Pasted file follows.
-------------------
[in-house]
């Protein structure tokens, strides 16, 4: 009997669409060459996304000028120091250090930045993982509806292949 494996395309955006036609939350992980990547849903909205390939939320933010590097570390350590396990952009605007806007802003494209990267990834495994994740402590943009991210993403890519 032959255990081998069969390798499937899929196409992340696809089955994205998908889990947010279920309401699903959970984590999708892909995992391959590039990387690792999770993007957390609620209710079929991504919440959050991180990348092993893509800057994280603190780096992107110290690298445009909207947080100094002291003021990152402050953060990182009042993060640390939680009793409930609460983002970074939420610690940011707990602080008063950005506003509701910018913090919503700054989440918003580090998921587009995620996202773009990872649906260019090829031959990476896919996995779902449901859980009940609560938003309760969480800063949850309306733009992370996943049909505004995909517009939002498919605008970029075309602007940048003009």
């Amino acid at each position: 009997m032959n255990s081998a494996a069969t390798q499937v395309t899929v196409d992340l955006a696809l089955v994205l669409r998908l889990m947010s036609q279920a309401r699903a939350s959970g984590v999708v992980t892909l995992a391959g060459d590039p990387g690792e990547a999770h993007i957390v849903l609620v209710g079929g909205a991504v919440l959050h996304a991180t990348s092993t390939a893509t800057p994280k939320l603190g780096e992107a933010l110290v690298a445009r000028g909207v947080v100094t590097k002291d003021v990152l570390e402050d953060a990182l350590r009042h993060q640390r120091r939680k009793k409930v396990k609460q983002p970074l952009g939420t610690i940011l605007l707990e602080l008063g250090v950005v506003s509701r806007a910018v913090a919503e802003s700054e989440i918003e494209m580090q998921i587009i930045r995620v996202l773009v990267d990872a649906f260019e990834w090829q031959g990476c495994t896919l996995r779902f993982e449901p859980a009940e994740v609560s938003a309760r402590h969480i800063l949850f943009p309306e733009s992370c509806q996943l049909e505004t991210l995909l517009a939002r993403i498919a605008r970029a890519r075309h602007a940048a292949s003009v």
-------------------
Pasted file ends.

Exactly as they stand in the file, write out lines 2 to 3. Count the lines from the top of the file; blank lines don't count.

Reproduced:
């Protein structure tokens, strides 16, 4: 009997669409060459996304000028120091250090930045993982509806292949 494996395309955006036609939350992980990547849903909205390939939320933010590097570390350590396990952009605007806007802003494209990267990834495994994740402590943009991210993403890519 032959255990081998069969390798499937899929196409992340696809089955994205998908889990947010279920309401699903959970984590999708892909995992391959590039990387690792999770993007957390609620209710079929991504919440959050991180990348092993893509800057994280603190780096992107110290690298445009909207947080100094002291003021990152402050953060990182009042993060640390939680009793409930609460983002970074939420610690940011707990602080008063950005506003509701910018913090919503700054989440918003580090998921587009995620996202773009990872649906260019090829031959990476896919996995779902449901859980009940609560938003309760969480800063949850309306733009992370996943049909505004995909517009939002498919605008970029075309602007940048003009």
């Amino acid at each position: 009997m032959n255990s081998a494996a069969t390798q499937v395309t899929v196409d992340l955006a696809l089955v994205l669409r998908l889990m947010s036609q279920a309401r699903a939350s959970g984590v999708v992980t892909l995992a391959g060459d590039p990387g690792e990547a999770h993007i957390v849903l609620v209710g079929g909205a991504v919440l959050h996304a991180t990348s092993t390939a893509t800057p994280k939320l603190g780096e992107a933010l110290v690298a445009r000028g909207v947080v100094t590097k002291d003021v990152l570390e402050d953060a990182l350590r009042h993060q640390r120091r939680k009793k409930v396990k609460q983002p970074l952009g939420t610690i940011l605007l707990e602080l008063g250090v950005v506003s509701r806007a910018v913090a919503e802003s700054e989440i918003e494209m580090q998921i587009i930045r995620v996202l773009v990267d990872a649906f260019e990834w090829q031959g990476c495994t896919l996995r779902f993982e449901p859980a009940e994740v609560s938003a309760r402590h969480i800063l949850f943009p309306e733009s992370c509806q996943l049909e505004t991210l995909l517009a939002r993403i498919a605008r970029a890519r075309h602007a940048a292949s003009v």